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When a movie is presented through a prism of dance and that too a year after India’s in-dependence, one wonders who was the talented gem and choreographer of a movie that was in reality an extended dance drama! Kalpana was perhaps the only experimental movie telling a story through various dance forms ever made in India and none other than Uday Shankar could have dared to do it. Kalpana was a mix of varied dances forms, from simple folk dance, Kathakali-based creative movement, classical dance, and modern dance based on social themes. Shankar's style in the movie was influenced by postures and movements of dance forms from Kerala, particularly Kathakali.

Uday Shankar had connections with Kathakali guru Shankaran Namboodiri. The unparal-leled facial control of Kathakali was however simplified by Shankar. According to scholar Ruth Abrahams, Shankar was exposed to Kathakali on his tour of India around 1930 to observe Indian dance forms and create an all-Indian company of dancers and mu-sicians. The first major work Shankar choreographed after his training in Kathakali was Tandava Nritya. In an interview, Shankar once said that he generally avoided using mudras to communicate meaning, because he felt the meaning could instead be shown through the entire moving body.

Uday Shankar also focussed on qualities of psychological preparation needed for impend-ing confrontation. Based on just a few elemental Kathakali movements taught to Shankar by Namboodiri, he brought in a touch of spiritualism, never found in Indian choreogra-phy. Shankar used a story-within-a-story narrative and advocated his vision of a nation, moving towards a future while remaining tethered to its roots. The story of Kalpana revolves around an elderly gentleman who spins a wondrous yarn about Udayan (played by Shankar), who single-mindedly pursues his dream of setting up an arts academy that will liberate victims of an educational system and reconnect them with their artistic traditions. Udayan’s  journey is told through several elaborately choreographed sequences. Kalpana appears to have been Shankar’s response to the closing of the arts academy that he set up in Almora in Uttarakhand in 1938. Money, or rather the lack of it, is a recurrent theme in Kalpana just like it did repeatedly in Uday Shankar’s life too.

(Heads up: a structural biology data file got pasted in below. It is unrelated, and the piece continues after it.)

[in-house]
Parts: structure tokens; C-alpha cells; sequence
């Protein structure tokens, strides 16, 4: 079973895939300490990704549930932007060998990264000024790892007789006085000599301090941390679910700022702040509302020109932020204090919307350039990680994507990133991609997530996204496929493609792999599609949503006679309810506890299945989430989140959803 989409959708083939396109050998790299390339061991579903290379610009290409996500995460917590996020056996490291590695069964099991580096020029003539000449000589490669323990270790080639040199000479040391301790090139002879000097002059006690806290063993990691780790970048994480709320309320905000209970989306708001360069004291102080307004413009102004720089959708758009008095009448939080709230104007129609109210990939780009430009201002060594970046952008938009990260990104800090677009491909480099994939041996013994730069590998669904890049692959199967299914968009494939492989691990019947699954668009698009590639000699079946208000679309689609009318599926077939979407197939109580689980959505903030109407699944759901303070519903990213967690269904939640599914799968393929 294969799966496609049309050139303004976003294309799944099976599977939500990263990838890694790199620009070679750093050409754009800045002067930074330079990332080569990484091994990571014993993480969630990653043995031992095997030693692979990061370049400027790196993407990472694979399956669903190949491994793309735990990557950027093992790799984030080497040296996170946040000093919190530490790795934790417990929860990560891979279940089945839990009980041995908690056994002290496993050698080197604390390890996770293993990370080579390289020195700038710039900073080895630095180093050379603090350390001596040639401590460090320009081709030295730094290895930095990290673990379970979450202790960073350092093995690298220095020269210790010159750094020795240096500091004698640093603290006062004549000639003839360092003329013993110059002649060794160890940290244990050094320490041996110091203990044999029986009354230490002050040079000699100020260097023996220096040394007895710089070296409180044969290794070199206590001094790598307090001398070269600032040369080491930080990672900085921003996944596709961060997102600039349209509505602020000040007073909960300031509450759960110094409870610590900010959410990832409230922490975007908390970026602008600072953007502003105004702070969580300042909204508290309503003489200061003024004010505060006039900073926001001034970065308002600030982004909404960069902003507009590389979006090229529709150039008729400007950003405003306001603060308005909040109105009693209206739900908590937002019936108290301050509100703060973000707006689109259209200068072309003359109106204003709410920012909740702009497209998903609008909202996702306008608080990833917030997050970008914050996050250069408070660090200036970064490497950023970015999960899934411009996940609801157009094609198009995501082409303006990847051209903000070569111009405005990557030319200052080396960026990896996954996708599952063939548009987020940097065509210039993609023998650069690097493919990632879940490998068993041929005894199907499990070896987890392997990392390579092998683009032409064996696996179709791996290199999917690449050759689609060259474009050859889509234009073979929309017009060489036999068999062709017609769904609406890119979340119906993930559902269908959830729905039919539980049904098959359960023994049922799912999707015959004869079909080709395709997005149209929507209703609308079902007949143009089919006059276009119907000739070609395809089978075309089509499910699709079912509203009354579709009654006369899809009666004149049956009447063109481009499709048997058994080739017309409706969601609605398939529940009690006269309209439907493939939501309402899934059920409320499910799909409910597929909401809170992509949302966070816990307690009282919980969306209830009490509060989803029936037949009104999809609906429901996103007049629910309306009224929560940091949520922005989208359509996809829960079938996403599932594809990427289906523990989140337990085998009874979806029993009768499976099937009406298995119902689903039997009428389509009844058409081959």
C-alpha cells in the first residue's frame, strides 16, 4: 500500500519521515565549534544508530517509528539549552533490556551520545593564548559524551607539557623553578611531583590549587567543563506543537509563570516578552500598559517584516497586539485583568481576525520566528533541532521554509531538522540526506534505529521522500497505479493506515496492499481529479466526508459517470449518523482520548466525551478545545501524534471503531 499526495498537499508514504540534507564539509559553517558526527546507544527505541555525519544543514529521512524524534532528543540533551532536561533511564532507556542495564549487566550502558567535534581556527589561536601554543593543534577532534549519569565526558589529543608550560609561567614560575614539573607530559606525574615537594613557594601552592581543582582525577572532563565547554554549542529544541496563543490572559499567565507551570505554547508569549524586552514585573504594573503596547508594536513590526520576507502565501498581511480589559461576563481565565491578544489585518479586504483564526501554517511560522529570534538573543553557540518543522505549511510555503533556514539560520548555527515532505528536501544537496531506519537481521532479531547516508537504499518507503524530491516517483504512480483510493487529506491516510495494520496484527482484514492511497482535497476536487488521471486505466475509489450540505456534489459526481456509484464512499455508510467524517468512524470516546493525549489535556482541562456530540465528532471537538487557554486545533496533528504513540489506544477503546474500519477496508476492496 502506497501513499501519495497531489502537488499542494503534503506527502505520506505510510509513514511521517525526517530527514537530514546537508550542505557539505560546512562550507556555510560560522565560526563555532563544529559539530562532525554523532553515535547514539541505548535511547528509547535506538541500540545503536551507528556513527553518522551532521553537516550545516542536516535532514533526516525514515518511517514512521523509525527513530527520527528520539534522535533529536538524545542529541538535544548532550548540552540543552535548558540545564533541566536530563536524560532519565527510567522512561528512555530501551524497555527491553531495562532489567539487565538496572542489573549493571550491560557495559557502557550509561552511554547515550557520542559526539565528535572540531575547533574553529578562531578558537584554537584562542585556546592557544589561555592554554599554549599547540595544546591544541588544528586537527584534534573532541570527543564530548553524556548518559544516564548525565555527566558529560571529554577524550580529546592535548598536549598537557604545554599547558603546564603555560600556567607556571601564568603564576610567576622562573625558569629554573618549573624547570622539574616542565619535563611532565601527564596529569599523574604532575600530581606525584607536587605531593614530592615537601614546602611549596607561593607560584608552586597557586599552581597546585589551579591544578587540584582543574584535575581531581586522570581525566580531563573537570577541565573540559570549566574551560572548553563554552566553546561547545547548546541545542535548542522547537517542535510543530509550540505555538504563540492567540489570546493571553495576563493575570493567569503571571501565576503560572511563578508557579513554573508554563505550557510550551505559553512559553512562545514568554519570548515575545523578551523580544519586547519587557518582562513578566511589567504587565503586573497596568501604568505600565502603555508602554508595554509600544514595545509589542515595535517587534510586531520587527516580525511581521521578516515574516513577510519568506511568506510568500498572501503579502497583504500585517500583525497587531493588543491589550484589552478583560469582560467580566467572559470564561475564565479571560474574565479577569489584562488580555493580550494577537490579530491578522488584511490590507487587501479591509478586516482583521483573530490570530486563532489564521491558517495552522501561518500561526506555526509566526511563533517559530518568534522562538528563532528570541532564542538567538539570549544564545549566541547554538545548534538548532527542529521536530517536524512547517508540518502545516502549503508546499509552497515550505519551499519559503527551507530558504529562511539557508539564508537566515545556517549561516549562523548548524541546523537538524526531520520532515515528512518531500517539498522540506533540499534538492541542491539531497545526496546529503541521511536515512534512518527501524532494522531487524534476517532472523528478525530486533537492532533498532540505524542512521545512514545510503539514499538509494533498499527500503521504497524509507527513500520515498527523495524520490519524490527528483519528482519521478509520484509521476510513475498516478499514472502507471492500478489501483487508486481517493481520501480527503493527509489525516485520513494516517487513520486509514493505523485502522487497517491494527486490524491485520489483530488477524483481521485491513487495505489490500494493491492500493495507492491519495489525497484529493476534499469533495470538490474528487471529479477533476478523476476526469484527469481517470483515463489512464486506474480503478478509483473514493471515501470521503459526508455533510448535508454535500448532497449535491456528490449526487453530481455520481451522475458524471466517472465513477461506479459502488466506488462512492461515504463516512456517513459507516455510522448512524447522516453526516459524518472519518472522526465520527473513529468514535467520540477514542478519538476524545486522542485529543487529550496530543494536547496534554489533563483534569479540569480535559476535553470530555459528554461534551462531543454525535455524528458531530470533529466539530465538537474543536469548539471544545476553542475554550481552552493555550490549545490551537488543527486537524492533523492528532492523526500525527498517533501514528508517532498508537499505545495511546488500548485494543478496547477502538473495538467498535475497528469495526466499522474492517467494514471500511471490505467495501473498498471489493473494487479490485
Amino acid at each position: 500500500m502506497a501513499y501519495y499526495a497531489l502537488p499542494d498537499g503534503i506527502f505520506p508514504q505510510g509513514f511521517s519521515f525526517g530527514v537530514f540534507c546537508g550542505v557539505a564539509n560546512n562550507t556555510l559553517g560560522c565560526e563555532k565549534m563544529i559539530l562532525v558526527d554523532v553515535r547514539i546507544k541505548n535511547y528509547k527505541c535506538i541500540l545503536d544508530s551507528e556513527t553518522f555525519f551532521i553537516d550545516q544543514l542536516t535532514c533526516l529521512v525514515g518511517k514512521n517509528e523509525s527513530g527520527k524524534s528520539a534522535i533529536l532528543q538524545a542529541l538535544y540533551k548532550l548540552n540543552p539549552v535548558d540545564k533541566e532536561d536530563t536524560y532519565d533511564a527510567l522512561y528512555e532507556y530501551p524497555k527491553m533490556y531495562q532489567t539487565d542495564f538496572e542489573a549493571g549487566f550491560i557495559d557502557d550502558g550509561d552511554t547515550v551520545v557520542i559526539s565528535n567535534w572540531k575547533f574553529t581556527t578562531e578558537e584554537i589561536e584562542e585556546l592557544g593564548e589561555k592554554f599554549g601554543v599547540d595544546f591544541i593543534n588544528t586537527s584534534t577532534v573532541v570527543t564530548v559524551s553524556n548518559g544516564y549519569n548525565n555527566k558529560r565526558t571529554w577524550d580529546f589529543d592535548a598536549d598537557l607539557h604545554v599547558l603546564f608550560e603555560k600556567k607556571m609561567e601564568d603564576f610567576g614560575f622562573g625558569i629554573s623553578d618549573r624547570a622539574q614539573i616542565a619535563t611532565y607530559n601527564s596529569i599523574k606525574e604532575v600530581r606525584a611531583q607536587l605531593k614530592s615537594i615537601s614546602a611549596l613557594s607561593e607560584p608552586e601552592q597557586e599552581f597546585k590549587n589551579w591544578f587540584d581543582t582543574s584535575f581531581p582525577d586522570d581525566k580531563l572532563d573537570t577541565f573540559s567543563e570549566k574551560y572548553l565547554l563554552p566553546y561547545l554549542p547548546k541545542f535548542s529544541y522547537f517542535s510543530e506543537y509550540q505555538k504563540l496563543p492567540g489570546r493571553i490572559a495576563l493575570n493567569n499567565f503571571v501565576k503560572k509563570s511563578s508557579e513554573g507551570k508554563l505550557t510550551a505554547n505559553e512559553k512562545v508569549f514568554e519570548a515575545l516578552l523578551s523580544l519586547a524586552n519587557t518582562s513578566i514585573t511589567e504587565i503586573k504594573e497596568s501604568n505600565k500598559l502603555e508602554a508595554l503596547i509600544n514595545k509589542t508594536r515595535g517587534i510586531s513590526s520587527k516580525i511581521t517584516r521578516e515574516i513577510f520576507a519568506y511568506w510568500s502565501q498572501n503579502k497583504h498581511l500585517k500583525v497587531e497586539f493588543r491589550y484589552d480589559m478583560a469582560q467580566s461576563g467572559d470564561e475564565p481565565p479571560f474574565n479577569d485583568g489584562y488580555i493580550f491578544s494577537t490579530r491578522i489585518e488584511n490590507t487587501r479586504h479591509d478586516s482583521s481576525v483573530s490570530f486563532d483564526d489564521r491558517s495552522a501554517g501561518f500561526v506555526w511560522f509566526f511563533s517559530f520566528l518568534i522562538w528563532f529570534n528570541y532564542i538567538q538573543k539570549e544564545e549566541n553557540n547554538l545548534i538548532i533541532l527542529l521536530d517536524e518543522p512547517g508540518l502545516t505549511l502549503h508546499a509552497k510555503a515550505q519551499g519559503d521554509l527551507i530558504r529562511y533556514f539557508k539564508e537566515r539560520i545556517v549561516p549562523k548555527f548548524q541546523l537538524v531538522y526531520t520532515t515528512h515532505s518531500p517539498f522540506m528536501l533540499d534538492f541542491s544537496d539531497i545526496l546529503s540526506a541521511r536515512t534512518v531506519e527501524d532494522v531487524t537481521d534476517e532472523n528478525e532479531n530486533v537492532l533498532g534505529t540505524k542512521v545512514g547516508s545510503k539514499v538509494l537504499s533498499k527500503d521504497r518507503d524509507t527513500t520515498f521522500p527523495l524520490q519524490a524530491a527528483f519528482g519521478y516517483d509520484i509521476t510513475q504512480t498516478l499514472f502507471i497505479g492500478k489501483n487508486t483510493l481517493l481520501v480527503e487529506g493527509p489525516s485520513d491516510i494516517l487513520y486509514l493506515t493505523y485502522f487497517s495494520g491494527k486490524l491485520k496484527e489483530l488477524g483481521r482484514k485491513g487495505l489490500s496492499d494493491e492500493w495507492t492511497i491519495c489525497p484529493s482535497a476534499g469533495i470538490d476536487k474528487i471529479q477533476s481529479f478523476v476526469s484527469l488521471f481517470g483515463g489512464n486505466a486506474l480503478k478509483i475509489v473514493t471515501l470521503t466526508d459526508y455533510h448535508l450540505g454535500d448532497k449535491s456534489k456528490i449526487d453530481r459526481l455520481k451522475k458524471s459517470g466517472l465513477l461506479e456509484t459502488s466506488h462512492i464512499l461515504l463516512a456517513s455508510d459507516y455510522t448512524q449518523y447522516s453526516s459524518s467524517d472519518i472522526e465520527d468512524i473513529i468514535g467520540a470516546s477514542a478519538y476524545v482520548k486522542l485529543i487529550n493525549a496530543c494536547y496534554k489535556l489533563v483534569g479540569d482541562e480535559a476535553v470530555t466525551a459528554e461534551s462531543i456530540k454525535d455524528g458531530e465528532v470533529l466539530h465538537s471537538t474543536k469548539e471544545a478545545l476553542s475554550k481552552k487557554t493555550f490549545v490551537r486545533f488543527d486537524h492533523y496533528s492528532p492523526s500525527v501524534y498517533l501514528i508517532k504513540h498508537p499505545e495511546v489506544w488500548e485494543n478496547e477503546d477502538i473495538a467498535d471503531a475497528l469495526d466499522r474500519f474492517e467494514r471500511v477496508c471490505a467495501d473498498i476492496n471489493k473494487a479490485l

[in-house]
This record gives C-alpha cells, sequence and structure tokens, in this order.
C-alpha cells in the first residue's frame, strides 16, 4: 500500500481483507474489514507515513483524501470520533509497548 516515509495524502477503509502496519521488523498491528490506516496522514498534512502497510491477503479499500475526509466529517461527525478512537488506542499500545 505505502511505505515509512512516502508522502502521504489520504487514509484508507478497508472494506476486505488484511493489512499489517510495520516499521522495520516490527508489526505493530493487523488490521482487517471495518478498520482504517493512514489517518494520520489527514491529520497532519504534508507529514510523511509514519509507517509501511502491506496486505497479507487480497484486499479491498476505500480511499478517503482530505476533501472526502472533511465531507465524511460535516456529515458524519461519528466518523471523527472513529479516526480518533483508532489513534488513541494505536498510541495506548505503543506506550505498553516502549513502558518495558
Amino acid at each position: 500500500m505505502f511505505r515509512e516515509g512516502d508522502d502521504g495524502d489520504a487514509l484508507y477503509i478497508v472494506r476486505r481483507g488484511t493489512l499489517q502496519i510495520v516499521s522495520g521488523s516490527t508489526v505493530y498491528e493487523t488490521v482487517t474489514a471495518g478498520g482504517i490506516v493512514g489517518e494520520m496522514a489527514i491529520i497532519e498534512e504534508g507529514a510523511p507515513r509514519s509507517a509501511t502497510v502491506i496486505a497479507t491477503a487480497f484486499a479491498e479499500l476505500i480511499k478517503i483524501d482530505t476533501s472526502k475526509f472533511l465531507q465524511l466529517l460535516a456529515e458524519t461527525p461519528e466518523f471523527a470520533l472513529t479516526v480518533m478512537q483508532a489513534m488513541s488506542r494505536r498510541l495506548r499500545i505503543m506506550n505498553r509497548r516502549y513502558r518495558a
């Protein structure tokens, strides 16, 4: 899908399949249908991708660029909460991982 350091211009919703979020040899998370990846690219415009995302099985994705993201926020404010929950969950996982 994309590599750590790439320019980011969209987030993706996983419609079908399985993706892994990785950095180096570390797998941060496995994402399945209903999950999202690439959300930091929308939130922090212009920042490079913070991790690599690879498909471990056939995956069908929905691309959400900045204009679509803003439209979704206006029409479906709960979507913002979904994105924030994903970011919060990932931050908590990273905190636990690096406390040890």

Kalpana presents his vision for an alternative education system that will forge a better race of citizens. Kalpana’s opening titles assert that all the musical instruments used on the soundtrack are Indian, and it is hopeful of being ‘worthy of India’s cultural heritage.’ The emphasis is on synthesising modern and Indian attitudes and behaviours as well as in taking pride in local traditions. 

At a second fund-raiser, the arts school’s students showcase the diversity of Indian dance styles to an audience that includes clueless royals and wide-eyed commoners. The royals’ collective response, which is being relayed live by radio, is measured on a scale whose top reactions range from ‘ecstasy’ to ‘maddening’ to ‘sex appeal.’ Kalpana’s negative was restored a few years ago by the World Cinema Foundation on the recommendation of Shivendra Singh Dungarpur, the filmmaker and founder of the non-profit organisation Film Heritage Foundation. The restored version is stored at the National Film Archive of India in Pune.